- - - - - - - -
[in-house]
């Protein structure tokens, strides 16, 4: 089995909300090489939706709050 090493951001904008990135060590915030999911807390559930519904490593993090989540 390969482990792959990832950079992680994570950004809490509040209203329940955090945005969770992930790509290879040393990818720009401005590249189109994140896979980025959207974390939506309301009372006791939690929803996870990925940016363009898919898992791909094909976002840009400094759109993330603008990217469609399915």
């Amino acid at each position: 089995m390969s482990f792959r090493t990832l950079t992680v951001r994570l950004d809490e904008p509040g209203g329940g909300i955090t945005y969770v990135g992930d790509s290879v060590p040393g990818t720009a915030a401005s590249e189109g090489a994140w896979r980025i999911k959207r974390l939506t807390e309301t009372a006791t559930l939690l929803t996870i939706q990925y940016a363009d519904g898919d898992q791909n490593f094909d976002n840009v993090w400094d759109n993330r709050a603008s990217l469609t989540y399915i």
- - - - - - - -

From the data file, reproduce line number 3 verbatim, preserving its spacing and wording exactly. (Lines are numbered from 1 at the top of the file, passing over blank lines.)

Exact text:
């Amino acid at each position: 089995m390969s482990f792959r090493t990832l950079t992680v951001r994570l950004d809490e904008p509040g209203g329940g909300i955090t945005y969770v990135g992930d790509s290879v060590p040393g990818t720009a915030a401005s590249e189109g090489a994140w896979r980025i999911k959207r974390l939506t807390e309301t009372a006791t559930l939690l929803t996870i939706q990925y940016a363009d519904g898919d898992q791909n490593f094909d976002n840009v993090w400094d759109n993330r709050a603008s990217l469609t989540y399915i």